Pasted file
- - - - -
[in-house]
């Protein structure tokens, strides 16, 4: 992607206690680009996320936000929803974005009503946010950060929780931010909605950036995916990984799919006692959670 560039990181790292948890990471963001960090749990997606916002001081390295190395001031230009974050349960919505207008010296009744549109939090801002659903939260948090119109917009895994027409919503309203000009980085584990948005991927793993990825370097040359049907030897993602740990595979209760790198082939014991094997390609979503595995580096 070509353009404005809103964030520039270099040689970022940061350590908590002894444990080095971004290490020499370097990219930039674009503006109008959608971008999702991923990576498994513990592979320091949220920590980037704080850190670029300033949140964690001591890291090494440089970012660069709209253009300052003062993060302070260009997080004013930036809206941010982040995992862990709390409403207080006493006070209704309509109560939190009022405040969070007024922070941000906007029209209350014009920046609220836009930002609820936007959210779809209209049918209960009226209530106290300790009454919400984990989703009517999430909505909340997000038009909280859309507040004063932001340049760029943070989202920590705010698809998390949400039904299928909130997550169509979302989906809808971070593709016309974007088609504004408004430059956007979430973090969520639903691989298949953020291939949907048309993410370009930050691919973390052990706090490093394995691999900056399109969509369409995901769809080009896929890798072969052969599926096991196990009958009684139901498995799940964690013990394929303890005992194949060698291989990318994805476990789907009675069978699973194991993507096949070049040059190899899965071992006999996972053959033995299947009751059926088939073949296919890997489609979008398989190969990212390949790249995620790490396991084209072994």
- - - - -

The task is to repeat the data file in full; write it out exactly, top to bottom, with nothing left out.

[in-house]
């Protein structure tokens, strides 16, 4: 992607206690680009996320936000929803974005009503946010950060929780931010909605950036995916990984799919006692959670 560039990181790292948890990471963001960090749990997606916002001081390295190395001031230009974050349960919505207008010296009744549109939090801002659903939260948090119109917009895994027409919503309203000009980085584990948005991927793993990825370097040359049907030897993602740990595979209760790198082939014991094997390609979503595995580096 070509353009404005809103964030520039270099040689970022940061350590908590002894444990080095971004290490020499370097990219930039674009503006109008959608971008999702991923990576498994513990592979320091949220920590980037704080850190670029300033949140964690001591890291090494440089970012660069709209253009300052003062993060302070260009997080004013930036809206941010982040995992862990709390409403207080006493006070209704309509109560939190009022405040969070007024922070941000906007029209209350014009920046609220836009930002609820936007959210779809209209049918209960009226209530106290300790009454919400984990989703009517999430909505909340997000038009909280859309507040004063932001340049760029943070989202920590705010698809998390949400039904299928909130997550169509979302989906809808971070593709016309974007088609504004408004430059956007979430973090969520639903691989298949953020291939949907048309993410370009930050691919973390052990706090490093394995691999900056399109969509369409995901769809080009896929890798072969052969599926096991196990009958009684139901498995799940964690013990394929303890005992194949060698291989990318994805476990789907009675069978699973194991993507096949070049040059190899899965071992006999996972053959033995299947009751059926088939073949296919890997489609979008398989190969990212390949790249995620790490396991084209072994």